BENGALURU: Cardiac care has taken a hit across India with the ranks of cardiologists having shrunk. In all, 1,706 clinical cardiologists lost their specialist tag following Medical Council of India’s recent decision not to grant approval for post-graduate diploma in clinical cardiology course they had completed between 2006-13 from Indira Gandhi National Open University.
Close to 350 doctors from Karnataka graduated with PGDCC and 120 of them are working in the state.
“The objective of this course was to train physicians working in semi-urban areas in community cardiology to diagnose and prevent cardiac ailme nts. It was not meant to compete with medical colleges. The irony is that MCI is objecting to a course started by the Union health ministry. There is certainly some wisdom lacking here,” noted cardiologist Dr Devi Shetty said.
“Most cardiologists live in cities and the worst affected will be patients in non-urban set-ups. In fact, the situation now is the same as that of 2006 when the course started,” said Dr Shetty, who was among those who had designed the PGDCC curriculum.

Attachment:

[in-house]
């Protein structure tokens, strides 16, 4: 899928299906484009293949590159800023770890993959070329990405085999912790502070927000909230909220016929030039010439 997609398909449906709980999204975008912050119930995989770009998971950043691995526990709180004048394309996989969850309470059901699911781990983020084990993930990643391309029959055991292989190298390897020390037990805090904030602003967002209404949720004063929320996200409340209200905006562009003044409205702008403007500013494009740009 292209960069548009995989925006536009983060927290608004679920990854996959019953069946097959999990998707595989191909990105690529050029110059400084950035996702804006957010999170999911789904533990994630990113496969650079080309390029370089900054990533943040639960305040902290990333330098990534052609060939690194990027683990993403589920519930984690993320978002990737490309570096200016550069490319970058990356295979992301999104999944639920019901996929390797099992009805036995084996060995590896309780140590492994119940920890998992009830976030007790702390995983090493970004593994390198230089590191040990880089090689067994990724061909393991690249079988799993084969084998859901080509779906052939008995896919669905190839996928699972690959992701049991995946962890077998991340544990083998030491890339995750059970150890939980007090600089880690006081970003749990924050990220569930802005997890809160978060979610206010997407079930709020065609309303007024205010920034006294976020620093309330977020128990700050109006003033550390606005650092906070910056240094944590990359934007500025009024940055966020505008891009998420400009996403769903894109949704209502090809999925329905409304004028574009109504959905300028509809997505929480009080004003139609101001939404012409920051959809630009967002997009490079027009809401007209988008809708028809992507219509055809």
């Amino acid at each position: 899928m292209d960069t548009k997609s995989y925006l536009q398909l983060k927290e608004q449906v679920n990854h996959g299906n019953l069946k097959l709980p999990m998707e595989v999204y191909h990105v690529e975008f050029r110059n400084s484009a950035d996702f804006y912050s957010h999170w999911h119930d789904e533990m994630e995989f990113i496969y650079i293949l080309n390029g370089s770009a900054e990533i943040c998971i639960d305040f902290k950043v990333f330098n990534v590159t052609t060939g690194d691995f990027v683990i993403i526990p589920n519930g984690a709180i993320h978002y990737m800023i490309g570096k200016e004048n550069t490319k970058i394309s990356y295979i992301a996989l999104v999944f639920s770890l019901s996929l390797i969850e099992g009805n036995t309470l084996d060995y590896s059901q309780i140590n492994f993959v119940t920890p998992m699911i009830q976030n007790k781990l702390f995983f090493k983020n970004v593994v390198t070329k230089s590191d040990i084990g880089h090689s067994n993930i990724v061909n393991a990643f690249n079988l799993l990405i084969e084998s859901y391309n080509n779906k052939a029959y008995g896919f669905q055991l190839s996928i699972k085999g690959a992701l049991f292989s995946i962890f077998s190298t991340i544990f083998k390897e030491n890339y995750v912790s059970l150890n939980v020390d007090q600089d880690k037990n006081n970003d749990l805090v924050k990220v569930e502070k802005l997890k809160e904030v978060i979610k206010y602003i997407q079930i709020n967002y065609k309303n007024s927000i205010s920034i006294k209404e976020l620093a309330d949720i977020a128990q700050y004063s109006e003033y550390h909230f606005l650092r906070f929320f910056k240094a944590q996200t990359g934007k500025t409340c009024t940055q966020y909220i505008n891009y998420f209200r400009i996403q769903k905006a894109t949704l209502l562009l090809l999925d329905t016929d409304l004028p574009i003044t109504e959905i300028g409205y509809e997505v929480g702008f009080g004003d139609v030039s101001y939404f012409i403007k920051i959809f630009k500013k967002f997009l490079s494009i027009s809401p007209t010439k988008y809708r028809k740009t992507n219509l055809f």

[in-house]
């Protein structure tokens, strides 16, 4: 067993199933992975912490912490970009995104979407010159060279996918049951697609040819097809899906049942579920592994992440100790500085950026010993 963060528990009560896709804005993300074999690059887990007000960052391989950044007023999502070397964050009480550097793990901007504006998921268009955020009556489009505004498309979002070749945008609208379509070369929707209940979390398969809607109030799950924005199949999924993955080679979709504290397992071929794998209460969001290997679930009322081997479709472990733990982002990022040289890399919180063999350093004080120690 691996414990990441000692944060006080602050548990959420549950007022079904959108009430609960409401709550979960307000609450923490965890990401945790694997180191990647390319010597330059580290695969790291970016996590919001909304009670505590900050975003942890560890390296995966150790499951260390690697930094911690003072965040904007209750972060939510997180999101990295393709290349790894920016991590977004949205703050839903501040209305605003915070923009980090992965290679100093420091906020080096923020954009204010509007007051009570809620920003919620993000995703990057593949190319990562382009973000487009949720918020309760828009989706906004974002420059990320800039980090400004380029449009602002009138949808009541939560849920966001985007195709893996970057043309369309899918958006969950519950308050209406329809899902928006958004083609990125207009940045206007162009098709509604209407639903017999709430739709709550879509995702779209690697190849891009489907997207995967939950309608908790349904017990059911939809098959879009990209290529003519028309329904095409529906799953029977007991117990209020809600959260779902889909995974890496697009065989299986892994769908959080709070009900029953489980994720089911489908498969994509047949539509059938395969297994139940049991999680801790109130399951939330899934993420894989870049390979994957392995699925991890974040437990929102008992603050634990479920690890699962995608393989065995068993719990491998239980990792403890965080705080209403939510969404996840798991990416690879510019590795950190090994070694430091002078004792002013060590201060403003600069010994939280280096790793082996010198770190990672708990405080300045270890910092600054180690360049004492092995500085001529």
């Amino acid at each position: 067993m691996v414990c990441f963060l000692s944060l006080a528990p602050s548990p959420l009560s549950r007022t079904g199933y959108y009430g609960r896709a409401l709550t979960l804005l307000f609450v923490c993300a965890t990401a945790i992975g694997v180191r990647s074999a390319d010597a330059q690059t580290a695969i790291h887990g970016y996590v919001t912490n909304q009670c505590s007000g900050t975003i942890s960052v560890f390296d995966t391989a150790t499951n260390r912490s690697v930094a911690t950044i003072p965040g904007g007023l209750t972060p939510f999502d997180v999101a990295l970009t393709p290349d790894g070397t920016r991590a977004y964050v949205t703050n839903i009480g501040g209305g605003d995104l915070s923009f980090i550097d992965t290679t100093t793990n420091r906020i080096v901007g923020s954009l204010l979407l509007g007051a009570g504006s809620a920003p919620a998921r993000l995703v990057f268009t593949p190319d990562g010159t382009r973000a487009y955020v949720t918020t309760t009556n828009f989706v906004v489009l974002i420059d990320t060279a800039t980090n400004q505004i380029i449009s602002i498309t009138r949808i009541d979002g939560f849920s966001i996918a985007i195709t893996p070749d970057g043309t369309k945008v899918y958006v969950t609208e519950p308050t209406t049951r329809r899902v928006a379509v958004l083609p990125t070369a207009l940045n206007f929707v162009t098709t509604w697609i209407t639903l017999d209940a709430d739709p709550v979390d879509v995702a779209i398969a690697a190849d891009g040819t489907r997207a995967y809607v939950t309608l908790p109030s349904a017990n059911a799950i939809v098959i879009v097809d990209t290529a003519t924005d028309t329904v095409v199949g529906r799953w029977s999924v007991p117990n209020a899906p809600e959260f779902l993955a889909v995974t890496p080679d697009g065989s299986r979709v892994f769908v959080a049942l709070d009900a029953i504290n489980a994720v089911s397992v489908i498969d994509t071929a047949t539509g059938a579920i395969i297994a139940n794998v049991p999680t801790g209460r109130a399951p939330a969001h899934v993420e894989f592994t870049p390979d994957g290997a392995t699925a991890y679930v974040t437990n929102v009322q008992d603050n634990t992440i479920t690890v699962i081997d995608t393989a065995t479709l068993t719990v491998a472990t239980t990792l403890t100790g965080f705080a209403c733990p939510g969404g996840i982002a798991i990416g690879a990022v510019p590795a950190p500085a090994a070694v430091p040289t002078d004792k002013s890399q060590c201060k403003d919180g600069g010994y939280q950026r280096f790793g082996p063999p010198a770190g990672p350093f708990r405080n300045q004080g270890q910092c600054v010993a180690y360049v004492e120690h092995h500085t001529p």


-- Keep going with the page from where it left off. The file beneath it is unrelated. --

Dr Ravi Shankar HP, who works in Chamarajanagar government hospital and is a PGDCC holder, said, “I am proud to have saved many lives by diagnosing heart ailments among patients coming to government hospitals. I have been trained in clinical cardiology for two years from Narayana Hrudayalaya.”
Incidentally, the two-year PGDCC course was not a distance-education programme, but a post-graduation course conducted after an all-India entrance exam in 77 hospitals with separate cardiology departments. In Karnataka, seven hospitals in Bengaluru and one each in Mysuru and Mangaluru offered this course.
MCI’s major objection was that the training programme wasn’t evaluated within one year of the course in accordance with the Indian Medical Council Act, 1956 rules. Ignou hadn’t obtained MCI’s nod before starting the course.
The course was stopped in 2013 and the last batch graduated in 2015. No fresh admissions were made in 2014 and 2015. Disappointed doctors approached the Delhi high court, which in September 2019 asked the Union health ministry to take a decision in the matter. The court also directed MCI to consider Ignou’s application for grant of recognition to PGDCC.
However, MCI’s board of governors concluded that those doctors cannot be allowed to work as cardiologists.
Top cardiologists, including Dr Shetty, have written to the Union health minister to recognise PGDCC. The Indian Association of Clinical Cardiologists has also raised the matter with the Centre.
IACC chairman Dr Rajesh Rajan said, “Due to non-recognition of the course, we are facing disrespect in society, to the extent of being labelled as ‘quacks’. In some states like Kerala, the government has appointed PGDCC doctors in taluk and district hospitals as clinical cardiologists.-Times Of India